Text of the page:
The South Carolina Supreme Court has denied a motion by a breakaway diocese to reconsider a decision granting ownership of nearly all of their properties to The Episcopal Church.
In a divided decision released Friday, the state's highest court denied a motion from the Episcopal Diocese of South Carolina, with the motion failing to get the necessary majority vote from the judges.
"In light of the above, the petitions for rehearing have failed to recieve a majority vote. Therefore the petitions for rehearing have been denied, and the opinions previously filed in this case reflect the final decision of this Court," stated the denial notice.
The decision garnered praise from The Episcopal Church in South Carolina, which is the name for those Episcopalians within the diocese who stayed loyal to the national denomination.
In a statement released Sunday, TECSC Bishop Skip Adams expressed thanks for the decision, but also said that "the hope of reconciliation has been our guiding principle."
"We understand that the many people in the parishes affected by this ruling may be experiencing pain, fear and confusion," stated Bishop Adams.
"Let me say to all that The Episcopal Church in South Carolina is committed to finding a path that will allow the people of God to continue to live their lives as a part of the Anglican Communion in and through the Episcopal Church."
In November 2012, the South Carolina Diocese voted to leave the national denomination (The Episcopal Church) due to theological differences and the apparent mistreatment of diocesan bishop the Rev. Mark Lawrence.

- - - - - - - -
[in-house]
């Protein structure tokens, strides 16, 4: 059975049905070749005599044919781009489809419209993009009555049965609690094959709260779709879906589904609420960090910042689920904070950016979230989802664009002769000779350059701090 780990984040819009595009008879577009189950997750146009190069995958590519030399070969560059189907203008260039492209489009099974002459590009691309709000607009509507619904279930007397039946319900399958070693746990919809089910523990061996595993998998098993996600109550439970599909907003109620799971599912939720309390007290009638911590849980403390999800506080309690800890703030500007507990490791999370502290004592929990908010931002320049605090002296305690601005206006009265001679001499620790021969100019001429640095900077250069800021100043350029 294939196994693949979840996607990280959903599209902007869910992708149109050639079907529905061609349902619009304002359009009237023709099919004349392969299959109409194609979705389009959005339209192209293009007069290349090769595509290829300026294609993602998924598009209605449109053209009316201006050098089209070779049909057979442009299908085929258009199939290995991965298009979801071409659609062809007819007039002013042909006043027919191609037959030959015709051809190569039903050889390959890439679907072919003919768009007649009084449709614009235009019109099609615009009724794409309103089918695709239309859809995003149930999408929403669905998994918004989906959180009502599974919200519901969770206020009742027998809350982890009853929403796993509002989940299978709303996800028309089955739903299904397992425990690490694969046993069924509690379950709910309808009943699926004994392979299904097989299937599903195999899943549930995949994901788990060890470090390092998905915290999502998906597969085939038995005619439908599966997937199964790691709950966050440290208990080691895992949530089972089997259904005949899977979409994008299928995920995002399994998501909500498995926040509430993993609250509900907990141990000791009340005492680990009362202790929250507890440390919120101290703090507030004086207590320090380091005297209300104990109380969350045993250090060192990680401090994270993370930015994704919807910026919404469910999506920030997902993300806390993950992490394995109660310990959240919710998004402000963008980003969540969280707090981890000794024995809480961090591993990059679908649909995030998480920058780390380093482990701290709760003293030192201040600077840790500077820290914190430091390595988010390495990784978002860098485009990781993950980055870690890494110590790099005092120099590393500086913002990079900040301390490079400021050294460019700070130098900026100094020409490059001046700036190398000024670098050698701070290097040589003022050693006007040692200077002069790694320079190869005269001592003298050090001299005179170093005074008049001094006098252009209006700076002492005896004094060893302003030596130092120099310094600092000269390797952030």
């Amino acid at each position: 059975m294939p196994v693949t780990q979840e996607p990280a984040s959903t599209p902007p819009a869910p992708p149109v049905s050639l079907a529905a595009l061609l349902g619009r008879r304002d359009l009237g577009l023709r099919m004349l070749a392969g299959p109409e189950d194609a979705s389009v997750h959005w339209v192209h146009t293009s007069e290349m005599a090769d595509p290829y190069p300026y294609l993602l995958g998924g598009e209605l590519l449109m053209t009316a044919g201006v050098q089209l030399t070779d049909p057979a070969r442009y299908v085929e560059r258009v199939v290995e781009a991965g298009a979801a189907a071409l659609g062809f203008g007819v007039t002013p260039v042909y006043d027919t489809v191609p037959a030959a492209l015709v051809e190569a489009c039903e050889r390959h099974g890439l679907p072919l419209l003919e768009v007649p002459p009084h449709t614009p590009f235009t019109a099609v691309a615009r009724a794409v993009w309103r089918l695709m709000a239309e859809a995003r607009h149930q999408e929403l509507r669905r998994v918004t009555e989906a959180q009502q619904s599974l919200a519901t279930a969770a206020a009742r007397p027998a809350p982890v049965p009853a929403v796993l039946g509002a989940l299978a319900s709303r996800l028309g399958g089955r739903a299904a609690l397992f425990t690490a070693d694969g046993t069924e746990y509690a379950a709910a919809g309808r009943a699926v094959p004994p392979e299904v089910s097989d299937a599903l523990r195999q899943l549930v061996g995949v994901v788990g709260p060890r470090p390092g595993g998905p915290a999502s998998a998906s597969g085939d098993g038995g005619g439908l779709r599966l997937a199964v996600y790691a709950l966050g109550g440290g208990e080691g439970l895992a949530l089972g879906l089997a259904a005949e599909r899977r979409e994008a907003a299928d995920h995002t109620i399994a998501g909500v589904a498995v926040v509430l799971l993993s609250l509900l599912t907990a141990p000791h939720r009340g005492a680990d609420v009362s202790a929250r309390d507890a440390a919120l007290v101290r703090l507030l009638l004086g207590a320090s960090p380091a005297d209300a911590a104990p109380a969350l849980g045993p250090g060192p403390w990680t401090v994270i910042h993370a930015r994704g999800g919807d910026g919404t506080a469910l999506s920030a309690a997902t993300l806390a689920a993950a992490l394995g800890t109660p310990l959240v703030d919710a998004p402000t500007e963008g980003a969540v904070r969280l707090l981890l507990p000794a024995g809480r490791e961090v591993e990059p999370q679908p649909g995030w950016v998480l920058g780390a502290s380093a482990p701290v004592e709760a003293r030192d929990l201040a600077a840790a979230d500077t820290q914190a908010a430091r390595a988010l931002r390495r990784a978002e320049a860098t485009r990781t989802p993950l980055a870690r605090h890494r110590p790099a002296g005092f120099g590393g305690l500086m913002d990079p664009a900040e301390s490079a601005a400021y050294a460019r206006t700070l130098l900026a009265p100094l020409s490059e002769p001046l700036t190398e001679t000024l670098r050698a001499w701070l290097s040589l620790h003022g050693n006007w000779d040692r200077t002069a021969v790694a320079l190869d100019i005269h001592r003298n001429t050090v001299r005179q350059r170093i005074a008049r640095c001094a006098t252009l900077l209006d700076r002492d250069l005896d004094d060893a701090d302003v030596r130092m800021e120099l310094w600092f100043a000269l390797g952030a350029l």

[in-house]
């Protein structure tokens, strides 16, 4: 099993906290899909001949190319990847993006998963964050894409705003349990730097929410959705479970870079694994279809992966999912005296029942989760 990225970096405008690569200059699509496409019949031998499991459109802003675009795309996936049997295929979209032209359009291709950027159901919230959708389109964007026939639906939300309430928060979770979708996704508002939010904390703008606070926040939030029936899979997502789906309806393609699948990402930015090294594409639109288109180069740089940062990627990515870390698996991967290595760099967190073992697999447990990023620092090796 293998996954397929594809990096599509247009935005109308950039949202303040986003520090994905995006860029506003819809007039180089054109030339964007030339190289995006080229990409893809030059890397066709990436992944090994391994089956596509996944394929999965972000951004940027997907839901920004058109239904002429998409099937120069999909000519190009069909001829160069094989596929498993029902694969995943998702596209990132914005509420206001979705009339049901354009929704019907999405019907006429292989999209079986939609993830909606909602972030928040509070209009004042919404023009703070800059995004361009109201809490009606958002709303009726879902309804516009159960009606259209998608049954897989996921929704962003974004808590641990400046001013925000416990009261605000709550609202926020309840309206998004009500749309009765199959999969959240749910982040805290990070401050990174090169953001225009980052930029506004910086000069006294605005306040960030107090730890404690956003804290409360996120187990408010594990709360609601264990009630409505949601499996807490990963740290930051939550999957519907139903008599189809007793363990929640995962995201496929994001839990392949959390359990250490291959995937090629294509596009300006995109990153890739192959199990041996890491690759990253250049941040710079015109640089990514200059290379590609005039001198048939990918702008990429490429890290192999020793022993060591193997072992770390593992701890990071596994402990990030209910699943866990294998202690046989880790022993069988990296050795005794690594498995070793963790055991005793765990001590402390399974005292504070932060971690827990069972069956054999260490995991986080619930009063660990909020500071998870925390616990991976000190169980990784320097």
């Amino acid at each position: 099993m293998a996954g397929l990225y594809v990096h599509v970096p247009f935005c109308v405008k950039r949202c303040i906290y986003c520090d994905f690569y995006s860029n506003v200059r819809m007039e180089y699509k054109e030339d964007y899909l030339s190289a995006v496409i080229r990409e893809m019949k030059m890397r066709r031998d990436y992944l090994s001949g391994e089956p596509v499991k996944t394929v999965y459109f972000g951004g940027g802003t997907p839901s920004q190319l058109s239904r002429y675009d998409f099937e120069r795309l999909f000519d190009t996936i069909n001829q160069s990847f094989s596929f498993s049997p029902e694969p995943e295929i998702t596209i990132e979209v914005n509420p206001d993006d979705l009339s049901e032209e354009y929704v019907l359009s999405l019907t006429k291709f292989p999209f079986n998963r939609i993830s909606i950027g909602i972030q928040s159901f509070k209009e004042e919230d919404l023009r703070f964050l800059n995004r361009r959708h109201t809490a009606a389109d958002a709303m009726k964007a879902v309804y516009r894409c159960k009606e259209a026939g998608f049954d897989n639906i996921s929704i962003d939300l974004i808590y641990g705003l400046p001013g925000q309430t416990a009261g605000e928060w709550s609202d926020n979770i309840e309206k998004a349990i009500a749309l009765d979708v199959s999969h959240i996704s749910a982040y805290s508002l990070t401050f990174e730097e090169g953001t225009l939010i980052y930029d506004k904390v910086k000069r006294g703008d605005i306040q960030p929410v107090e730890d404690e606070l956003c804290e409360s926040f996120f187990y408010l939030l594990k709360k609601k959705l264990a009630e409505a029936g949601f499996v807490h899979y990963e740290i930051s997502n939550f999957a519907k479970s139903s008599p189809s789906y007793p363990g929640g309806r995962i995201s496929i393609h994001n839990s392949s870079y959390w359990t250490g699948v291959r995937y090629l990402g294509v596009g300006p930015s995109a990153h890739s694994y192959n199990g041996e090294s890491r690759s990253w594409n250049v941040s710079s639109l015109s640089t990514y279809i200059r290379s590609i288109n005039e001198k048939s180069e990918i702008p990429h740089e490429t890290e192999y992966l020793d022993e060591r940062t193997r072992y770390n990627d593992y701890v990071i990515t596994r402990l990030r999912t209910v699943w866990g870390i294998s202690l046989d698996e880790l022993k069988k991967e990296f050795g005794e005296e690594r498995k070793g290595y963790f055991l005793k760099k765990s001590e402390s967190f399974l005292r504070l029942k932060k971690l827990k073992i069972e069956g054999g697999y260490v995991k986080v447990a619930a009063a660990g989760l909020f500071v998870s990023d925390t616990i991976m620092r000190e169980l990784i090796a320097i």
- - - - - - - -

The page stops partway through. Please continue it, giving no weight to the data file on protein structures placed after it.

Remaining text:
In January 2013, a lawsuit was filed by the breakaway diocesan leadership over the rightful ownership of the name and property of the regional body. The estimated value of the property is $500 million.
In August, the state supreme court ruled that nearly all the church properties belonged to the national denomination, overturning a lower court decision from 2015.
Acting Justice Costa Pleicones authored the majority opinion, in which he argued that the lower court ruling had an "error of law" which produced "a distorted view of the issues in this case."
"I conclude that the present property and church governance disputes are not appropriate for resolution in the civil courts and would reverse the order to the extent it purports to resolve these questions," wrote Justice Pleicones.
"Finally, I find the trial court erred in holding that the Respondents' state-registered trademarks prevail over TEC's federally-protected trademarks, and therefore would also reverse that portion of the order."
Regarding the Friday denial of motion to rehear, the Rev. Canon Jim Lewis of the South Carolina Diocese said in a statement released Saturday that he was "deeply disappointed."
Lewis believed that there were many concerns with how the state court handled the case, which will lead them to consider appealing to the U.S. Supreme Court.
"We believe the number and character of the issues at stake in this ruling merit review by the high court. Because of the long road of litigation that has brought us to this day, all the parties to this case will need to take counsel together before deciding our next steps," stated Lewis.
"We remain confident that God is at work in even these circumstances to redeem and use them, as He does all things, for His glory and the building up of His Church."